Cryo-CMOS Electrical Interfaces for Large-Scale Quantum Computers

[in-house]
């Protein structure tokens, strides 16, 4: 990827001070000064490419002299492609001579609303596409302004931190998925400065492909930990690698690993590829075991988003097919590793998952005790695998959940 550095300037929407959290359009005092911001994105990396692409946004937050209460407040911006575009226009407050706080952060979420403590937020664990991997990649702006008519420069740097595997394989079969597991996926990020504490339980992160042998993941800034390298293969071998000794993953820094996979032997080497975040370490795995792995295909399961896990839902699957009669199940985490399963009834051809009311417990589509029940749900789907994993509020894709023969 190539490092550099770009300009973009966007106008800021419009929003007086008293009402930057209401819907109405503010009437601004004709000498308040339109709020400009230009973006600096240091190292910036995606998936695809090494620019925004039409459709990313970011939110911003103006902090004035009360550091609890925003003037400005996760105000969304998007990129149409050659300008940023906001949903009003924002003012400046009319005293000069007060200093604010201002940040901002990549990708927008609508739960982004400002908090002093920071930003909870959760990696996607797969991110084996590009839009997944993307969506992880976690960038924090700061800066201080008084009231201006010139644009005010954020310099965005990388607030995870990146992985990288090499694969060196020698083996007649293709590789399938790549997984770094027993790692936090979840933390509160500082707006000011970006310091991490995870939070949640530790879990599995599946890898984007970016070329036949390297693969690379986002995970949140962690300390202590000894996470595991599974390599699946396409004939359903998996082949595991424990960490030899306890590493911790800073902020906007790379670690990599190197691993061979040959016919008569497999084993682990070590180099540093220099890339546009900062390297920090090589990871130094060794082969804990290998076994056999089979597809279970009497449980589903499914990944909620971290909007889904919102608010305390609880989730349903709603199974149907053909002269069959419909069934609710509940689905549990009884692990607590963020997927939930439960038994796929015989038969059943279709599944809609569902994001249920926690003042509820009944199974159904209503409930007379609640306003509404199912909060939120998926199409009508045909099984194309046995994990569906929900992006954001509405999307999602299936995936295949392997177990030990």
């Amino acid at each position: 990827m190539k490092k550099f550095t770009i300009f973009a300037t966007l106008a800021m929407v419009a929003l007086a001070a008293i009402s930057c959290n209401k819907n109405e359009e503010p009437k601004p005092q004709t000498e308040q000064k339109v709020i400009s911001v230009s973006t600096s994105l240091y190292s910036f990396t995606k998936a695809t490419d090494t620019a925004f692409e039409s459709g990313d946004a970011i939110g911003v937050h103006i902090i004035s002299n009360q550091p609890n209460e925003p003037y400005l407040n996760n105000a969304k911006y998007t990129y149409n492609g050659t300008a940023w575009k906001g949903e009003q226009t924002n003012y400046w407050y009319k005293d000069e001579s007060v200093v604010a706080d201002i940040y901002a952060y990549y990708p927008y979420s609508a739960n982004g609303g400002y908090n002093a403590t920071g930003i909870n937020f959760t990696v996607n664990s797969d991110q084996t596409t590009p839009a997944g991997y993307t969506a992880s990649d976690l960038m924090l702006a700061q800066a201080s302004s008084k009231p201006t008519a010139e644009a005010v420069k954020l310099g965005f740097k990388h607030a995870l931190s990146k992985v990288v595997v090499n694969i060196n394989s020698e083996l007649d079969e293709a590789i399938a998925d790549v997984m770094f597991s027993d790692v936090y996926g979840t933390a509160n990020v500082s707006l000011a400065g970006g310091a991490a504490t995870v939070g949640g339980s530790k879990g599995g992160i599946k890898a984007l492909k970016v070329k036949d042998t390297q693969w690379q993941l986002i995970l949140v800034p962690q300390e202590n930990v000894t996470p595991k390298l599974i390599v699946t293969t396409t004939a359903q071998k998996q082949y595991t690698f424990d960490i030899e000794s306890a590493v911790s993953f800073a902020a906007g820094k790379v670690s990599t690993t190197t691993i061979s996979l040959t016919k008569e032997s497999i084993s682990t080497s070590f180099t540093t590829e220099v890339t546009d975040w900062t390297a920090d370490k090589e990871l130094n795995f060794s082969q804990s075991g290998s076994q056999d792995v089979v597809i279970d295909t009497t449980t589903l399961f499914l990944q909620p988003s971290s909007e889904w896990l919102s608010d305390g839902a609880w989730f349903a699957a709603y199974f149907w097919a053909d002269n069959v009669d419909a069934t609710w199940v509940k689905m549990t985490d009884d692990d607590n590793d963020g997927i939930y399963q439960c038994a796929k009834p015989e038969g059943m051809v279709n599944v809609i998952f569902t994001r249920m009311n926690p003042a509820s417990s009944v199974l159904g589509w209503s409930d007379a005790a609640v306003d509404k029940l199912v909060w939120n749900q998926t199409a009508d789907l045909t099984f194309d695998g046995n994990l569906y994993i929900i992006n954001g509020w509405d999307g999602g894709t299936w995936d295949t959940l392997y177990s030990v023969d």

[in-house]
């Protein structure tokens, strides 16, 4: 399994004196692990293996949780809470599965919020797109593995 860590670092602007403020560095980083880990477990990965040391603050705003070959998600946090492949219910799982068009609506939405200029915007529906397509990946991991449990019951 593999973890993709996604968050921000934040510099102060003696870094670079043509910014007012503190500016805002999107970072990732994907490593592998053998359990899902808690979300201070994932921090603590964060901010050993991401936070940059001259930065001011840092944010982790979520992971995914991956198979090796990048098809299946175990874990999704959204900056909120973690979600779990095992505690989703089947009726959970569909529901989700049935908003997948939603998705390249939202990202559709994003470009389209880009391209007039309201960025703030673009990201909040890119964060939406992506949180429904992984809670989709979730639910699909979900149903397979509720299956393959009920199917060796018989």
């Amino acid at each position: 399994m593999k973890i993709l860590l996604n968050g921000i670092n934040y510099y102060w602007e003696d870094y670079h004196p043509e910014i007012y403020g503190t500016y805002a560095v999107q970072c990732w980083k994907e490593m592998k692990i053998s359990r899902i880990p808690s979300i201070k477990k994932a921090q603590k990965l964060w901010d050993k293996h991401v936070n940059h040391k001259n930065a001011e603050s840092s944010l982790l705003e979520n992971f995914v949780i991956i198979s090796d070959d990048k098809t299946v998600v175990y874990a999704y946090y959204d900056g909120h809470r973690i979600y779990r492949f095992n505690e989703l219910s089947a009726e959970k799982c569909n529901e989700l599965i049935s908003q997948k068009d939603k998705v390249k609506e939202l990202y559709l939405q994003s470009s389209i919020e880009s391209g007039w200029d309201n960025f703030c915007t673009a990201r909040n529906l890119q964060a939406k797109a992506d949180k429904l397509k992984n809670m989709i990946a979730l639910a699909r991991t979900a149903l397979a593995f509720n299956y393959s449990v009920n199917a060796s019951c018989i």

Quantum computers promise to ignite the next technological revolution as the classical computer did for last century’s digital revolution by efficiently solving problems that are intractable by today’s computers. By enabling the efficient simulation of quantum systems, quantum computing will allow both the optimization of existing industrial processes and the synthesis of new drugs and materials, thus representing an unprecedented game changer with the potential to disrupt entire industries, create new ones, and radically change our lives. Quantum computers rely on processing the information stored in quantum bits (qubits). Although such qubits typically require cryogenic operation, today’s quantum processors are mainly controlled by conventional electronics at room temperature. A few wires can readily bridge this thermal gap since today’s quantum computers employ only a few qubits. However, practical quantum computers addressing relevant problems will require more than thousands of qubits, making this approach impractical. A more scalable approach consists in operating a complex electronic interface at cryogenic temperature, very close to the quantum processor, eventually in the same package or even on the same chip. By exploiting the advances in performance and integration offered by the semiconductor industry, CMOS operating at cryogenic temperature (cryo-CMOS) is the most viable technology for such a cryogenic interface. In this talk, we will quickly review the basics of quantum computation and briefly overview state-of-the-art quantum computers and the open challenges towards a practical computing device. After showing the behavior of CMOS devices at cryogenic temperature, we will go over several cryo-CMOS circuits for both qubit drive and readout, and their verification with real-world qubits, focusing on the latest results and highlighting challenges and opportunities.